| Superfund Site| Hanford Nuclear Power Site| | Ciera Comstock| | | A Superfund Program is the federal government’s program to clean up the nation’s uncontrolled hazardous waste sites. (U. S Environmental Protection Agency, 2010) Here are a select few sites that I picked that are in Washington: RICHLAND HANFORD 100-AREA (USDOE) 100 AREA WA3890090076 100 Area is where the nine former plutonium production reactors are found. These reactors were built from 1943 through 1965.
These reactors were built along the banks of the Columbia River because of the abundance of hydro electric power and cooling water needed by the reactors during its operation.
RICHLAND HANFORD 300-AREA (USDOE) 300 AREA WA2890090077 300 Area is the home of the fuel manufacturing operations at the Site and also the experimental and laboratory facilities. At one time, six small nuclear reactors were located in the 300 Area. This area is only a few miles away from the city of Richland.
Clean Up The clean up for Hanford is a very expansive project. The Hanford Waste Treatment Plant, which covers about 65 acres, is one of the largest environmental cleanup construction projects in the world.
(Department of Energy , 2010) “During cleanup operations, where the waste will end up after it is removed from the ground is based upon the kind of waste it is. A majority of the solid wastes, contaminated soil, and building debris will be taken to the Environmental Restoration Disposal Facility located on the Hanford Site.
This facility, known as ERDF, is regulated by the United States Environmental Protection Agency and is basically a huge landfill. ERDF accepts waste in disposal areas called “cells”. Cells are built two at a time, with each pair of cells measuring 70-feet deep, and 500-feet by 1000-feet at the base. 2. 8 million tons of waste can be disposed of in each pair of cells at ERDF, and once each pair of cells is filled up the waste is covered with clean dirt and a soil fixative to ensure that the waste will safely and permanently remain in the landfill. (Department of Energy , 2010) The clean up for waste begins at the “Vit” or Vitrification Plant. This plant is Hanford’s massive complex that is used to turn 53,000,000 gallons of radioactive and chemical wastes that were generated during Hanford’s Plutonium production mission. They do this by putting it into a stable glass form for permanent disposal. As the materials are heated up to around 2100 degrees F the materials become red hot and bond together. Then this “liquid glass” is then poured into stainless steel canisters where they are cooled. Department of Energy , 2010) There are over thirty projects and facilities that are related to the Hanford Nuclear Power Plant. All of these facilities and projects are being cleaned up by profession companies and the waste is being disposed of properly. I don’t believe that you can point a finger as to who created this problem because Hanford wasn’t just a waste dump. Hanford provided power and jobs to thousands of people. The Hanford site cleanup will take over 20 years from start to finish.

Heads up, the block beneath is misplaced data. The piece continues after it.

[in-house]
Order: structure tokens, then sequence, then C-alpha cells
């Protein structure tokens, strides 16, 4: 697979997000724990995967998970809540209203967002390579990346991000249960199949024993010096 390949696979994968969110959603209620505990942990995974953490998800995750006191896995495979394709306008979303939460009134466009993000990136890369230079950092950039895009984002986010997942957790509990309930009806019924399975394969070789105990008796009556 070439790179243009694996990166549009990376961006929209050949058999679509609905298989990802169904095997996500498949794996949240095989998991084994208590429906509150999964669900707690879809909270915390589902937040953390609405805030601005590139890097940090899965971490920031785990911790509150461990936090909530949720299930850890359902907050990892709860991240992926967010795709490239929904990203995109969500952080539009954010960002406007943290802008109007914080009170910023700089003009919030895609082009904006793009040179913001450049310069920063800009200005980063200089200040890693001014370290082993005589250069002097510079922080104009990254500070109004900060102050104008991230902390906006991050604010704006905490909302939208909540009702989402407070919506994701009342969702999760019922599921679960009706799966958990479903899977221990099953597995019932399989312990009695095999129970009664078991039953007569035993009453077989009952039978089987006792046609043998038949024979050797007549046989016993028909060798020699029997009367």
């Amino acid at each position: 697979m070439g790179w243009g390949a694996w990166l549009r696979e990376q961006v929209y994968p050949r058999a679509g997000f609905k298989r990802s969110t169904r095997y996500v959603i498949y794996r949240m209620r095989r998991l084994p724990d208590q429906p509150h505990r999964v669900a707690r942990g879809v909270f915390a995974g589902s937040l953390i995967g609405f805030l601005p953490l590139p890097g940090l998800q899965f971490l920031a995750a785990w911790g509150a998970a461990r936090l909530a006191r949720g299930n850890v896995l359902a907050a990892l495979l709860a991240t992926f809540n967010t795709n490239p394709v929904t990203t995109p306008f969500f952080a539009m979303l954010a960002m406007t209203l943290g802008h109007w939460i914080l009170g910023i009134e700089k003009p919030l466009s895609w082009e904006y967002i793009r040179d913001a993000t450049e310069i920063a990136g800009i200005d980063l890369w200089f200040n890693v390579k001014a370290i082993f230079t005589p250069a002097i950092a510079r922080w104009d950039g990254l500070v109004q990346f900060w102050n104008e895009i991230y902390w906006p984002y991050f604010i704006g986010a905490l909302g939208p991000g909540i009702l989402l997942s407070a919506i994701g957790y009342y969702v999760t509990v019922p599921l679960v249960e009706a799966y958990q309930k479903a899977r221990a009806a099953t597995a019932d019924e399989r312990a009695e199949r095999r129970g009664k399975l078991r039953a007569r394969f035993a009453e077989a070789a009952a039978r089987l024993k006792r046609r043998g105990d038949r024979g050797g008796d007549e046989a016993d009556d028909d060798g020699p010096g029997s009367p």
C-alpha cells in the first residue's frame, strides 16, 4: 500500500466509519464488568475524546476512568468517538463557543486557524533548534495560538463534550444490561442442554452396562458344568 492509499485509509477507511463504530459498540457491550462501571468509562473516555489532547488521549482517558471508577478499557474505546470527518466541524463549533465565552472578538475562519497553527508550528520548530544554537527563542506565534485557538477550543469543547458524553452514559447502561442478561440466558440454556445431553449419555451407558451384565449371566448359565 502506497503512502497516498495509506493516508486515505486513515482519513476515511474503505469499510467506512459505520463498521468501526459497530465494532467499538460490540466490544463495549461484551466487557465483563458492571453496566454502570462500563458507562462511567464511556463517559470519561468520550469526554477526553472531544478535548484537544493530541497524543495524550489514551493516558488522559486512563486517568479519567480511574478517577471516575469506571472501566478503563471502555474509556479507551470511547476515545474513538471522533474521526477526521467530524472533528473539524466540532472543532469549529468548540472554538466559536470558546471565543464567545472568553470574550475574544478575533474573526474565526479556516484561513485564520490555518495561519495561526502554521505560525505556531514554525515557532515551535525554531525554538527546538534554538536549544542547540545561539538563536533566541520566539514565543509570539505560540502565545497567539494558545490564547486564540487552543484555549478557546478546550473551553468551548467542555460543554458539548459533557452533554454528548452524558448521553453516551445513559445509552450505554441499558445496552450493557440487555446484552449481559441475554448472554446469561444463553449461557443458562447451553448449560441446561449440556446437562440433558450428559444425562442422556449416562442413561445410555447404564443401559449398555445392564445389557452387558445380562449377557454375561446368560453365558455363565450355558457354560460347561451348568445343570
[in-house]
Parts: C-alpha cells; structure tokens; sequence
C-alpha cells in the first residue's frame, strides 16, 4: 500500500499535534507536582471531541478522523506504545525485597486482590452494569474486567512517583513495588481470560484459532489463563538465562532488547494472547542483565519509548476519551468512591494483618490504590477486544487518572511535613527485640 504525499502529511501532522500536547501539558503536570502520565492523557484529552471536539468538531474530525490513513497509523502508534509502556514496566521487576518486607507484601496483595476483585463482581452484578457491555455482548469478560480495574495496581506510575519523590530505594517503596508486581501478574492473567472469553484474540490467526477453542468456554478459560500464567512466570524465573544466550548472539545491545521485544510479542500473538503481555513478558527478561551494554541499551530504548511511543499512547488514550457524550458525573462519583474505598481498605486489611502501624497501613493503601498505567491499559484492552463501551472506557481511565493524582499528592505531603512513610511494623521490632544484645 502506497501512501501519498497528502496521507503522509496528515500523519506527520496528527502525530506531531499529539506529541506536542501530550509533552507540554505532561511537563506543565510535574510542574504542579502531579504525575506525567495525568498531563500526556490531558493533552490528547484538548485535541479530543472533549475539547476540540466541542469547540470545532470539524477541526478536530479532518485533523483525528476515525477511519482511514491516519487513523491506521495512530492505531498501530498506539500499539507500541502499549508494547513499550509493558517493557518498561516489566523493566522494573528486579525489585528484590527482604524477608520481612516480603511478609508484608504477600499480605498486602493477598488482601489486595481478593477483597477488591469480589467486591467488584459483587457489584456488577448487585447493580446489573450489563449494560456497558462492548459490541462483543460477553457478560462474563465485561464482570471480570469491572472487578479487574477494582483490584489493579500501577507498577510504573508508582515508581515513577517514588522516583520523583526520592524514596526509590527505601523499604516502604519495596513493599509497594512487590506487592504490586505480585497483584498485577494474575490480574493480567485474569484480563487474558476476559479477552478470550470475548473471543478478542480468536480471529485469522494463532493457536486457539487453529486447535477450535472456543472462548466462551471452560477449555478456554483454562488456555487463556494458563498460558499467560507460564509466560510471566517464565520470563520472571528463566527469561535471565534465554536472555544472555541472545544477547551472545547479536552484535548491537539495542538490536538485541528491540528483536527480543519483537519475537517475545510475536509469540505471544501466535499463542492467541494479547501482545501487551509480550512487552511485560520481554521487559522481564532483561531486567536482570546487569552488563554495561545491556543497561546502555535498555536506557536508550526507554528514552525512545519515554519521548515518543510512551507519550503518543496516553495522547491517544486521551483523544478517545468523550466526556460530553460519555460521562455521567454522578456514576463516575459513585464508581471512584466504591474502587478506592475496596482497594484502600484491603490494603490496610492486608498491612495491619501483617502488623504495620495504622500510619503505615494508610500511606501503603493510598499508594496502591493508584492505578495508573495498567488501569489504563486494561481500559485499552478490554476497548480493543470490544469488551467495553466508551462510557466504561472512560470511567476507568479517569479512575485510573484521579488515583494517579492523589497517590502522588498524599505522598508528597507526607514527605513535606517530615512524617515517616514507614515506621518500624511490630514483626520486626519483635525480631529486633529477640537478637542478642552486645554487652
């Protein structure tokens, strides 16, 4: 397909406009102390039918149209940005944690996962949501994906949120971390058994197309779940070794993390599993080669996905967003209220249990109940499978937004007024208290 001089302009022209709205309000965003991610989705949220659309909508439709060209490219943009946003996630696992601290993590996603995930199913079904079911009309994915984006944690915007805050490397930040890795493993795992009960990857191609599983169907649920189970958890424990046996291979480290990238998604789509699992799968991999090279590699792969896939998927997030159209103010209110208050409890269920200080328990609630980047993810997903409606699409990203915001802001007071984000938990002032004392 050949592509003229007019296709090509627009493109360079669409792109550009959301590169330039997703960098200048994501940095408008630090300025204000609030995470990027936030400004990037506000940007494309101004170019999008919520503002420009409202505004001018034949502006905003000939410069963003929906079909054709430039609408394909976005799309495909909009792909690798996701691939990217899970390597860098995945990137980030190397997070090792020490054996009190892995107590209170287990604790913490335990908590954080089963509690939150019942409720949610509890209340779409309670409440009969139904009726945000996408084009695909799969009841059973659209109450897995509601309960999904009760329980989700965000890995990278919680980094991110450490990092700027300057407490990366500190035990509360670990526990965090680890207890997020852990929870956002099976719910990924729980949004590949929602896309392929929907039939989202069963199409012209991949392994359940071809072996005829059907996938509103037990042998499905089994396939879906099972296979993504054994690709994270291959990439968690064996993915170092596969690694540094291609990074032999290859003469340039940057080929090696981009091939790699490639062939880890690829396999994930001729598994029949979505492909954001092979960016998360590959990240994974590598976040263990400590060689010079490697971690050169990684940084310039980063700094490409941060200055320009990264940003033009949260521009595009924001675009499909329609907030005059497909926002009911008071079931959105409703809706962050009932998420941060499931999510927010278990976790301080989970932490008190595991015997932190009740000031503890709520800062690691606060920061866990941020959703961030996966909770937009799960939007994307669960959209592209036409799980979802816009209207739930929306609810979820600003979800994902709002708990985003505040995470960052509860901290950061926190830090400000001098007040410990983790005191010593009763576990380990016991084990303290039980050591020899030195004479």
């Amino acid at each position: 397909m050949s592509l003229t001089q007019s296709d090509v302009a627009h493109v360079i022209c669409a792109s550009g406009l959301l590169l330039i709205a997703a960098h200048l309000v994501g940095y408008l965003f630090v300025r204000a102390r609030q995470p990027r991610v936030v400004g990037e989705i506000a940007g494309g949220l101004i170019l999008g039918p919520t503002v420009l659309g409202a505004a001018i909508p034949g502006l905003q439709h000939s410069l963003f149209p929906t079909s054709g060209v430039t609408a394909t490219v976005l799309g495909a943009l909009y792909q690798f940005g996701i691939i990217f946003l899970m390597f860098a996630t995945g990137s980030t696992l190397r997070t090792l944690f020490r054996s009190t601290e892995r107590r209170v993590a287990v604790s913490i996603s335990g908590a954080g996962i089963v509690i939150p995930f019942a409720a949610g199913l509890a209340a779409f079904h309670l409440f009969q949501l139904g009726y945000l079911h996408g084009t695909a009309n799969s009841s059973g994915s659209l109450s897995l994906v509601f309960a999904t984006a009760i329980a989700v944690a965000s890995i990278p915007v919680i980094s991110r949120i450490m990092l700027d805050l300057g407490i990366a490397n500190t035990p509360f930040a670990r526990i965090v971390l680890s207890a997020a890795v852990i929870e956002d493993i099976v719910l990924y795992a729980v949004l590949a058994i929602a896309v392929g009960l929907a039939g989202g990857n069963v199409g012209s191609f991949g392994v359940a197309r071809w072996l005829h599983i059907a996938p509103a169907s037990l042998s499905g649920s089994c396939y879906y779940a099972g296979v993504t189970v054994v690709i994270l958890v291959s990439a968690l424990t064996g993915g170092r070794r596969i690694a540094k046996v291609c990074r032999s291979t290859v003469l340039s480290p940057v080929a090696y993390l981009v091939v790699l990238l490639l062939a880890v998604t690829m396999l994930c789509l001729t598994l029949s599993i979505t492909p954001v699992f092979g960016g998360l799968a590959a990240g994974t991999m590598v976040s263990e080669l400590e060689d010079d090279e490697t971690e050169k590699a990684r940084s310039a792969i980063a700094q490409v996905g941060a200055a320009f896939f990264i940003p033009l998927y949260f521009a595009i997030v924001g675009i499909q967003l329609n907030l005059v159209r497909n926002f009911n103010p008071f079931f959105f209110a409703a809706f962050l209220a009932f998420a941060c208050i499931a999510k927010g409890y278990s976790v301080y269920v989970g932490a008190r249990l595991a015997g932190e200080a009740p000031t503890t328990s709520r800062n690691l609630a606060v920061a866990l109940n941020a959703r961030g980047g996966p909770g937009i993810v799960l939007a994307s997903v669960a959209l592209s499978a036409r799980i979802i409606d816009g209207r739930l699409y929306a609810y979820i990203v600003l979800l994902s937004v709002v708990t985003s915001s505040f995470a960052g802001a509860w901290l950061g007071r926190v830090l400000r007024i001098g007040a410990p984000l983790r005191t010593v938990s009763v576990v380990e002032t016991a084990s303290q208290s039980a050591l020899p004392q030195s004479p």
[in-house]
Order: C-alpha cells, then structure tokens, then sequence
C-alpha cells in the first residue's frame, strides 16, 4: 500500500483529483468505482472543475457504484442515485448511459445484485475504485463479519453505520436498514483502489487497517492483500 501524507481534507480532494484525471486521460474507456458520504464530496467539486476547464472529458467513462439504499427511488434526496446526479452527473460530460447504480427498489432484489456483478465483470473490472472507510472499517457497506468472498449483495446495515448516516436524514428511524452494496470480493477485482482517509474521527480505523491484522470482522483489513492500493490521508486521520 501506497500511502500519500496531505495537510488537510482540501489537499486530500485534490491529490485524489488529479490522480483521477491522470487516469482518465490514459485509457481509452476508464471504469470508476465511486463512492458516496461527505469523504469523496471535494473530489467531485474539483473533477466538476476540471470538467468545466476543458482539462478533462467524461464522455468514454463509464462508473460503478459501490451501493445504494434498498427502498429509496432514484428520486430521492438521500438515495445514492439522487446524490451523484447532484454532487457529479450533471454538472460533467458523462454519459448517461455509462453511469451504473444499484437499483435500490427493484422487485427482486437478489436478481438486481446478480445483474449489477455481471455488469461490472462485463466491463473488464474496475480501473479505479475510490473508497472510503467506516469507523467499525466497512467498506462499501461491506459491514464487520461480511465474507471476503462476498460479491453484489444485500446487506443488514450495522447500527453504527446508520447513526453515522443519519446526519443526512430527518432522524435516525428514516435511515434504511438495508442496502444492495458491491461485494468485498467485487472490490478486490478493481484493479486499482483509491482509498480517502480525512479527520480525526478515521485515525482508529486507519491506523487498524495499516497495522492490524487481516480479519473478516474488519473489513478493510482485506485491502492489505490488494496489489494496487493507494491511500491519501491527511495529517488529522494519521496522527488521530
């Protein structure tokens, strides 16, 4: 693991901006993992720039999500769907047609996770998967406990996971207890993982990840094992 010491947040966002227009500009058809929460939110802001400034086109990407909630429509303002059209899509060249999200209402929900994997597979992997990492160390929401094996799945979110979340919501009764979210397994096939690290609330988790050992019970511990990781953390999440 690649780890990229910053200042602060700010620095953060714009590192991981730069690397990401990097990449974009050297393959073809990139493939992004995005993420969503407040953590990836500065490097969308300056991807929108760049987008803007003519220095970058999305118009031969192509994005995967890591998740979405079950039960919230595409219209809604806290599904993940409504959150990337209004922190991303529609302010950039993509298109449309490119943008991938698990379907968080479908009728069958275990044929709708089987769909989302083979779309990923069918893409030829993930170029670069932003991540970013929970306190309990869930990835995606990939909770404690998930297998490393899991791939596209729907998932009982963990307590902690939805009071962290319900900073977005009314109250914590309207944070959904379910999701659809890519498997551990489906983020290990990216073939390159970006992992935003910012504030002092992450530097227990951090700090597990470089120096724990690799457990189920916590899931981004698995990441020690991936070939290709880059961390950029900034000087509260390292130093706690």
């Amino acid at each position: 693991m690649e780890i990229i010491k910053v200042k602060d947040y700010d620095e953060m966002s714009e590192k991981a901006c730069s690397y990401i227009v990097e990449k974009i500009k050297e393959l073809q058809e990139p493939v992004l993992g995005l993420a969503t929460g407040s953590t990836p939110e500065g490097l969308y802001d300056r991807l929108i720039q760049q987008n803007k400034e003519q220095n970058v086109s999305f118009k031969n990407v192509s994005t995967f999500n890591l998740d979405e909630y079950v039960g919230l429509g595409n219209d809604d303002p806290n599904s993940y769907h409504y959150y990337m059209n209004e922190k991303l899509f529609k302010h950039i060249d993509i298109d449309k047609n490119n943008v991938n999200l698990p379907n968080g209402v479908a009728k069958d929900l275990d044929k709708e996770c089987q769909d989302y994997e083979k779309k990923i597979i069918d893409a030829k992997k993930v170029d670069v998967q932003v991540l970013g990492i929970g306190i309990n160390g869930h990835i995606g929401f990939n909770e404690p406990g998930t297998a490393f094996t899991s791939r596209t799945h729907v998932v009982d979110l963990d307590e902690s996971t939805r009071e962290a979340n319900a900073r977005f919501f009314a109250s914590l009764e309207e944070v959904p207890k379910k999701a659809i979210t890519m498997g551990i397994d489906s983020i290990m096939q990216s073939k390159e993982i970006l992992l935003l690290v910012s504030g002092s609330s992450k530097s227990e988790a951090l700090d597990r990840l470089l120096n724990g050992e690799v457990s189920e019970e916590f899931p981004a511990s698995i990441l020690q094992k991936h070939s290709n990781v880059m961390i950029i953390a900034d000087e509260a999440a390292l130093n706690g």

But even with the cleanup it is still being in a great steady flow of people to the Tri-Cities. Without Hanford I truly believe that these cities would be ruined. There is so much that depend on Hanford. Works Cited Department of Energy . (2010, March 8). Department of Energy- Hanford. Retrieved June 12, 2010, from http://www. hanford. gov/page. cfm/WTP U. S Environmental Protection Agency. (2010, March 18). Superfund. Retrieved June 12, 2010, from Cleaning Up the Nation’s Hazardous Waste Sites: http://www. epa. gov/superfund/
Cite this Hanford Superfund Program
Hanford Superfund Program. (2018, May 03). Retrieved from https://graduateway.com/hanford-superfund-program-essay/